(d)the number of ounces of gold and silver outturned by the refinery during such month;
(e)the estimated number of ounces of gold and silver contained in Minerals processed as of the end of such month that have not yet been delivered to or outturned by the refinery; and
(f)the aggregate number of ounces of refined gold and refined silver delivered to the Stream Purchasers under the Stream Agreement up to the end of such month.

So it’s a little disappointing that Pretium chose not to disclose its estimates to investors even though it is presumably comfortable with disclosing this information to its lenders.  (One of these lenders, Orion, owns Pretium shares.  Regulation FD is clearly alive and well.)

So while Pretium management is saying that they “believe the model is working out the way it should be”, they do not seem willing to back up their words with data and the relevant disclosures.  And they continue to spend hundreds of thousands of dollars on so-called “investor relations” each quarter (as disclosed in the company’s financials).

Other points

Cash flow issues?

An unusual sentence in the latest Q2 MD&A may or may not suggest that the company forsees cash flow issues as it is trying to raise working capital [page 4; emphasis mine]:

Working Capital

As the Brucejack Mine continues to ramp-up grade, we expect the increased production and concomitant proceeds from the sale of doré and flotation concentrate will enable us to overcome our short-term working capital deficit. We expect as gold production ramps up this deficit will reverse (refer to the “Liquidity and Capital Resources” section below). In addition, we are evaluating other opportunities to bolster our short-term working capital.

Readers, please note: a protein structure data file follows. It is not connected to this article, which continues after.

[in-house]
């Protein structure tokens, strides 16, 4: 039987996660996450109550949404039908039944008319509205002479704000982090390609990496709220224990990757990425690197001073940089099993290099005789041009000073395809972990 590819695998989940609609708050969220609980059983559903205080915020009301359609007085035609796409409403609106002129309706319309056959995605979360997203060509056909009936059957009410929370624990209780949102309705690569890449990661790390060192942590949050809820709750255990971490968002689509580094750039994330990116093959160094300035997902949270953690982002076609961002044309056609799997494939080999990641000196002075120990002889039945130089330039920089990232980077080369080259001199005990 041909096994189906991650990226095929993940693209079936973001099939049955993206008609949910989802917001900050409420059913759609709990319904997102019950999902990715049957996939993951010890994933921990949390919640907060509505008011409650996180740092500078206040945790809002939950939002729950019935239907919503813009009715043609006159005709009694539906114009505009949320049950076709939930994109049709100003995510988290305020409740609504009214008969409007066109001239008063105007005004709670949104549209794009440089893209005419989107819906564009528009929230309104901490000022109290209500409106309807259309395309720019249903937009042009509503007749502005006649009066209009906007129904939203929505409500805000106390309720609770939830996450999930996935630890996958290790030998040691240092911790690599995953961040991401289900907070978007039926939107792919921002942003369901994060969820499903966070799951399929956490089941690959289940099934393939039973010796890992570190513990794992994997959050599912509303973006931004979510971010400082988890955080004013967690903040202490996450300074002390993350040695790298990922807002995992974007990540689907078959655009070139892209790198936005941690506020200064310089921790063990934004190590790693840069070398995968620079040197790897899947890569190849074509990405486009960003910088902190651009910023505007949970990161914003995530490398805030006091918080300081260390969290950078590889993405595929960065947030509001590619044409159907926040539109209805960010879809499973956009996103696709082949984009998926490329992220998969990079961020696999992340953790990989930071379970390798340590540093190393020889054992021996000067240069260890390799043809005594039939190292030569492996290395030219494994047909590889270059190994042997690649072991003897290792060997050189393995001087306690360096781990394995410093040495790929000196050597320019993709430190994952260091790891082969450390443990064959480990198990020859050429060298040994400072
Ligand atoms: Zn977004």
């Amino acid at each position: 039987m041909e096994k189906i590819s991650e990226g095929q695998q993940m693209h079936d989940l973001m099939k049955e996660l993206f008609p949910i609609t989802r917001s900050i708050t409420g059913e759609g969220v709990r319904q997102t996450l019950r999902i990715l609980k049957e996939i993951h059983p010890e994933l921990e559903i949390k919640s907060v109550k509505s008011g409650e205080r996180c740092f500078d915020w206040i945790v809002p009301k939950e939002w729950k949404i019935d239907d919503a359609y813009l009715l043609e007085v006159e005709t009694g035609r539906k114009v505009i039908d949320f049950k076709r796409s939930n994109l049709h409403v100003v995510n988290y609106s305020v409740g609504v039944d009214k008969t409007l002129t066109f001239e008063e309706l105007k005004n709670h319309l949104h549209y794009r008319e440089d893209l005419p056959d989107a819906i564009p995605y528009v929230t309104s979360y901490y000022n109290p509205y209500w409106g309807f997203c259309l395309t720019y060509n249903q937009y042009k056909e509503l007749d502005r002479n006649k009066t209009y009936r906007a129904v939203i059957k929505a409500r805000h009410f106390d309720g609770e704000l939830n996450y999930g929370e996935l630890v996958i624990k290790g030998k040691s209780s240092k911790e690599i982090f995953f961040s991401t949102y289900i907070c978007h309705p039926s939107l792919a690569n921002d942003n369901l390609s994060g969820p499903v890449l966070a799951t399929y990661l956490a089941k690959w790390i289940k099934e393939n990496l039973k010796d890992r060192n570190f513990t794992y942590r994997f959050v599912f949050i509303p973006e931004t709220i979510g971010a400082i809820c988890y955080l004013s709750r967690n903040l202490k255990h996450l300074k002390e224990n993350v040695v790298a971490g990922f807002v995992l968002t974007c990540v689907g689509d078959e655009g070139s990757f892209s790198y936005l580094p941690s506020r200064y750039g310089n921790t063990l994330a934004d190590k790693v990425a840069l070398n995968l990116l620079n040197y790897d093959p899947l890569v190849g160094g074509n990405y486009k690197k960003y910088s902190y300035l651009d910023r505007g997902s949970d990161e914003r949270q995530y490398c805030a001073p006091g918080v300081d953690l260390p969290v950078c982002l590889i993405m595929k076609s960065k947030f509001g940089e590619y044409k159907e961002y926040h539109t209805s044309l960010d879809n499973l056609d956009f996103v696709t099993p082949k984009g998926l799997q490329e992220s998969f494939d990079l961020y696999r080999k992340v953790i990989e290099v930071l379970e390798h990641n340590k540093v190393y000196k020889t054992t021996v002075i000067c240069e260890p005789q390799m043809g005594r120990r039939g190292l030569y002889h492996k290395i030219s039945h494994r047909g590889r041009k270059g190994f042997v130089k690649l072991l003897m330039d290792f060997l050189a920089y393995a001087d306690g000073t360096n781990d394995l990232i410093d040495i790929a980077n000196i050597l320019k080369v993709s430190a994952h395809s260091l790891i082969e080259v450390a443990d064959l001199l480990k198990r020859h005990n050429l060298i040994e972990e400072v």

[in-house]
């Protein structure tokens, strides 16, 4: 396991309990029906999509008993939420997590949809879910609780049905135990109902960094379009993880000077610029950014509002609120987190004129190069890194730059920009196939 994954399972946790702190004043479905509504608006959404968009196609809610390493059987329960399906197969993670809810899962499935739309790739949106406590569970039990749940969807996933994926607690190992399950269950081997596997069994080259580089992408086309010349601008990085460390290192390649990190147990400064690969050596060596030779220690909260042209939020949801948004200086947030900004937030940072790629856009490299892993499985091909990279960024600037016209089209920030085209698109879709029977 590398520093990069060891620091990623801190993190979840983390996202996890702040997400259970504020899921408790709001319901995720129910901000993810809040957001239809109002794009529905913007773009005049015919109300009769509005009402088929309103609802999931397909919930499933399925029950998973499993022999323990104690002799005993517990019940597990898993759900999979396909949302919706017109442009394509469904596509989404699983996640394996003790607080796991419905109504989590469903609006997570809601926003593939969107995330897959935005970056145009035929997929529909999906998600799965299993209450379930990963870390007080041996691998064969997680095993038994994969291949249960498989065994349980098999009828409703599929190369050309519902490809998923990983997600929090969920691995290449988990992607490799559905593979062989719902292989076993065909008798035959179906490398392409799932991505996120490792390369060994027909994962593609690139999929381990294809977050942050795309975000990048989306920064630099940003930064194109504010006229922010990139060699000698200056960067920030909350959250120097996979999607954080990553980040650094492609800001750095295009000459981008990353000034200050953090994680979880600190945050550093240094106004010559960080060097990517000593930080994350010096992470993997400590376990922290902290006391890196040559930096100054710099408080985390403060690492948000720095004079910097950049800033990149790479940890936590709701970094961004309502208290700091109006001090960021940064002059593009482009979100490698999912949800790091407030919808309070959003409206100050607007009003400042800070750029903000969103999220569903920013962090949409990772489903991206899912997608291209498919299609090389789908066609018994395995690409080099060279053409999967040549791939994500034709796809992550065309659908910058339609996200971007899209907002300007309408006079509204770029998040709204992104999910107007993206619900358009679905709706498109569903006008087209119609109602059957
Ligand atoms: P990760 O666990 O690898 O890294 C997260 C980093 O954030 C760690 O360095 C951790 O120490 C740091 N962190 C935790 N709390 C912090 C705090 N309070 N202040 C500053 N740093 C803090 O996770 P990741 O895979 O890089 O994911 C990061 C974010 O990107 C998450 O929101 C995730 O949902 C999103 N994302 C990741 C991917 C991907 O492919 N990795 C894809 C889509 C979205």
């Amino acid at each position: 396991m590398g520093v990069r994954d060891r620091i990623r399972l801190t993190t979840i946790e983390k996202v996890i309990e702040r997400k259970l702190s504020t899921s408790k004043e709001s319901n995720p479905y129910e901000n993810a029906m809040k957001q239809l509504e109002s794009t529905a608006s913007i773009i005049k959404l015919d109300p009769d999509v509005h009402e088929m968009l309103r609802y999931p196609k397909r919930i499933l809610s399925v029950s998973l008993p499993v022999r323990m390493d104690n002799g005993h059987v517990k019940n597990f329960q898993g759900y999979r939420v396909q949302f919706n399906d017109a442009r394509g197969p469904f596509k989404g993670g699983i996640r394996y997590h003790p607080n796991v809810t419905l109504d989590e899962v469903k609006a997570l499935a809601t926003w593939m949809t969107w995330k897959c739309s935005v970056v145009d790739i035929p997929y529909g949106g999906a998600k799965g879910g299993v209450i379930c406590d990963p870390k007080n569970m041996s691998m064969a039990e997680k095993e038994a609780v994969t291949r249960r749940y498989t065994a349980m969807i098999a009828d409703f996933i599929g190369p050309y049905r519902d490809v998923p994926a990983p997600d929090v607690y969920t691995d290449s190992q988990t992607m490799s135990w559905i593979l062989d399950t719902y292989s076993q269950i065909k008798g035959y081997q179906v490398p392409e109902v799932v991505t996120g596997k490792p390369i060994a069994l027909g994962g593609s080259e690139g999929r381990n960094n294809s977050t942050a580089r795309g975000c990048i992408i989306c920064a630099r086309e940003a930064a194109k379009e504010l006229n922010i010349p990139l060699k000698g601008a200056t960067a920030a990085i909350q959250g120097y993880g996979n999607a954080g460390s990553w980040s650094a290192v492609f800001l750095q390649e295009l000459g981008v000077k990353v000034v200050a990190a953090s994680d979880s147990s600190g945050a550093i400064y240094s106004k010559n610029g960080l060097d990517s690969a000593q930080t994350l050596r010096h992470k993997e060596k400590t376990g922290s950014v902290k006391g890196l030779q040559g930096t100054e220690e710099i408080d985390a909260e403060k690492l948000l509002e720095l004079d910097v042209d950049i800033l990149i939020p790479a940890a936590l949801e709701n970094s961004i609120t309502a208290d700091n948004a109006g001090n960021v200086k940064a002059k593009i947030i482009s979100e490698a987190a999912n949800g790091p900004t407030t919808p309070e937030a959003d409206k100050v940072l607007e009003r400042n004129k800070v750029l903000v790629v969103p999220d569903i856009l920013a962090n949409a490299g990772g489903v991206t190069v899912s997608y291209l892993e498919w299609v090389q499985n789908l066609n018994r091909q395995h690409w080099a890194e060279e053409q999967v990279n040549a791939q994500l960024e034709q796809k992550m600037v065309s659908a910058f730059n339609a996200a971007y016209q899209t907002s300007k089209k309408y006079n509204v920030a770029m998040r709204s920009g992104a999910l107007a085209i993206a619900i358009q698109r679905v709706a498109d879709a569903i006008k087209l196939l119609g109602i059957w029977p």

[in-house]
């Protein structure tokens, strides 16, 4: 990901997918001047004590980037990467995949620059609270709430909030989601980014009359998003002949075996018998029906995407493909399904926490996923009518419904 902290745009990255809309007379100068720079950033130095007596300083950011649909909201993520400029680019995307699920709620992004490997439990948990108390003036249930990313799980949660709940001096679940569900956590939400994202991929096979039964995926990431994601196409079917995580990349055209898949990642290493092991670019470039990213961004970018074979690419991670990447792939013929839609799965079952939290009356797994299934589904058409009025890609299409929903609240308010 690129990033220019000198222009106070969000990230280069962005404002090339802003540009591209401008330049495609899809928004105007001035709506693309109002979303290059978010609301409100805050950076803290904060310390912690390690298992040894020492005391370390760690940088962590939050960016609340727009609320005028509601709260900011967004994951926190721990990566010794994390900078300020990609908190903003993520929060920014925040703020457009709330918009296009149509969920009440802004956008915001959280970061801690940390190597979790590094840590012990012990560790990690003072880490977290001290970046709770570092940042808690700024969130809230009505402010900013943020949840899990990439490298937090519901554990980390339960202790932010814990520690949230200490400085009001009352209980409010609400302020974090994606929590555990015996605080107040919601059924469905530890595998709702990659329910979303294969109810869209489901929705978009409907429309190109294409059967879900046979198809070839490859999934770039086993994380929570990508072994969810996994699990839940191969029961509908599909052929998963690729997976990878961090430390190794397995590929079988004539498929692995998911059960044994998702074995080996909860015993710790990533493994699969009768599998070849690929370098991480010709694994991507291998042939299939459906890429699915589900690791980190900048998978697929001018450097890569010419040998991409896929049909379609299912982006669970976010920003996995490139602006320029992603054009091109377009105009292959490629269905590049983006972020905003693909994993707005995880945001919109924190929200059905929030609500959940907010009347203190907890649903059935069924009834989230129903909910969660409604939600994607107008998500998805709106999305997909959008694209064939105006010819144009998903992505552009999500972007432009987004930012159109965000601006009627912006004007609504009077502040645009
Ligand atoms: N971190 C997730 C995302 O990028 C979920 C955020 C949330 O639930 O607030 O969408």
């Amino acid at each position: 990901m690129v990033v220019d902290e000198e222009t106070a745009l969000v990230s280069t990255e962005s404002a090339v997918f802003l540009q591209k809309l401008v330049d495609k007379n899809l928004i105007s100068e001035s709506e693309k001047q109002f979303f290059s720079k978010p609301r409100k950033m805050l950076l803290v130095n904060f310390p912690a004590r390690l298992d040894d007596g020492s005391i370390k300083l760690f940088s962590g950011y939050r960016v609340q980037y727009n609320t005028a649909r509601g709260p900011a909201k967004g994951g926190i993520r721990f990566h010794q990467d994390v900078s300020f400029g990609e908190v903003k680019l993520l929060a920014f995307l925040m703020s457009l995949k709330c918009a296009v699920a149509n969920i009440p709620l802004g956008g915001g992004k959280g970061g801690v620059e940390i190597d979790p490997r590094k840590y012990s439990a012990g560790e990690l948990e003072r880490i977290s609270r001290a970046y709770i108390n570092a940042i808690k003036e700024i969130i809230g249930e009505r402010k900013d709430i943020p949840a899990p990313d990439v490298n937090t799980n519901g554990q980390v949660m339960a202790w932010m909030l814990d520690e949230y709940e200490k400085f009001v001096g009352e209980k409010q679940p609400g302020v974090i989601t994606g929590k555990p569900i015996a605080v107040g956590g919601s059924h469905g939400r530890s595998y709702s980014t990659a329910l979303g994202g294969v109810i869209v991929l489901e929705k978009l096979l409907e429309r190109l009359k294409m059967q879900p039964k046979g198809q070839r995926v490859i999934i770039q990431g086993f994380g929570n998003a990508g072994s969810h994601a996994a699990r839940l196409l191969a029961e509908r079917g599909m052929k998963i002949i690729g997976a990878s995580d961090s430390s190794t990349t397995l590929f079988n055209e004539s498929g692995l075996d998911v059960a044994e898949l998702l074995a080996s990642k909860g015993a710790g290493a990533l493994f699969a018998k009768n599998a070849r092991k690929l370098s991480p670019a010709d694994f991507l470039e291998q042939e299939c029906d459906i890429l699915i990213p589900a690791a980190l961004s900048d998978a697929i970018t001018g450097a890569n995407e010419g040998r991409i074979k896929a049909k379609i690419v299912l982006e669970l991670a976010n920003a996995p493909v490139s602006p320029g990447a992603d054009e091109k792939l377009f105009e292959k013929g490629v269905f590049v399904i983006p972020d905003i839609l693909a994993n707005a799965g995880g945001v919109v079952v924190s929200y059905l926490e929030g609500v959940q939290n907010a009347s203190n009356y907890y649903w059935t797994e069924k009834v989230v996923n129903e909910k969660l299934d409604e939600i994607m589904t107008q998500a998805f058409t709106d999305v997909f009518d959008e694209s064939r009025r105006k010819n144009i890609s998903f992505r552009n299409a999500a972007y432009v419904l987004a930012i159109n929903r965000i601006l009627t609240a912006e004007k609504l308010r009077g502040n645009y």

Cost of capital

Page 14 of the latest financials (Q2 2017) states that “the effective interest rate on the credit facility is 15.0%”.  This is an interest rate that distressed companies pay; it is unusual for healthy companies to pay more than 10% on its debt because 2008/2009 was several years ago.  (The effective interest rate fluctuates and was lower in previous financial statements.)

Stock market reaction

The stock market apparently didn’t care about Pretium’s MD&A filed on August 10 after markets closed.  The next day, the stock closed down 2.60%… a rather minor price move for a fairly volatile stock.

At the moment, it seems like investors are buying into the narrative that grades will ramp up going forward.  Various sell-side analysts are aware of the low grades reported in Pretium’s latest MD&A; their reports contain their own estimates of Pretium’s head grades.  They know about the low grades and largely don’t see a problem with the low grades.

 

*Because I own put options, this faith in management is not helpful for my puts.  One of the ways for me to lose money is if investors maintain their faith in management’s projections up to my various options expiration dates.